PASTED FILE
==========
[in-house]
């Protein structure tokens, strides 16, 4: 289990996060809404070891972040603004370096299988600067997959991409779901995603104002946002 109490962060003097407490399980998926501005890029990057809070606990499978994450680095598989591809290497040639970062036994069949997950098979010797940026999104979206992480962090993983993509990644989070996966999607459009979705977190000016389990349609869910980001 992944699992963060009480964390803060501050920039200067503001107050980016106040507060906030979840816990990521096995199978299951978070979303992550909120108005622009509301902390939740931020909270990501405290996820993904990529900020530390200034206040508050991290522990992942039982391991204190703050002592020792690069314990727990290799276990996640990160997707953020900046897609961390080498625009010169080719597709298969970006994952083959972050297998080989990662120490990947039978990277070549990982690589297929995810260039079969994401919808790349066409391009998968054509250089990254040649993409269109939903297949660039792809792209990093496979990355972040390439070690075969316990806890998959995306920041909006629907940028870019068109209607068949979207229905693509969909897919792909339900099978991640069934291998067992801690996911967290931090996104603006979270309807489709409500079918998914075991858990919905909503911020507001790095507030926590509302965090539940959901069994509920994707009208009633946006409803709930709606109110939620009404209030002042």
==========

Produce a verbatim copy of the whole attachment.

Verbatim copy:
[in-house]
């Protein structure tokens, strides 16, 4: 289990996060809404070891972040603004370096299988600067997959991409779901995603104002946002 109490962060003097407490399980998926501005890029990057809070606990499978994450680095598989591809290497040639970062036994069949997950098979010797940026999104979206992480962090993983993509990644989070996966999607459009979705977190000016389990349609869910980001 992944699992963060009480964390803060501050920039200067503001107050980016106040507060906030979840816990990521096995199978299951978070979303992550909120108005622009509301902390939740931020909270990501405290996820993904990529900020530390200034206040508050991290522990992942039982391991204190703050002592020792690069314990727990290799276990996640990160997707953020900046897609961390080498625009010169080719597709298969970006994952083959972050297998080989990662120490990947039978990277070549990982690589297929995810260039079969994401919808790349066409391009998968054509250089990254040649993409269109939903297949660039792809792209990093496979990355972040390439070690075969316990806890998959995306920041909006629907940028870019068109209607068949979207229905693509969909897919792909339900099978991640069934291998067992801690996911967290931090996104603006979270309807489709409500079918998914075991858990919905909503911020507001790095507030926590509302965090539940959901069994509920994707009208009633946006409803709930709606109110939620009404209030002042």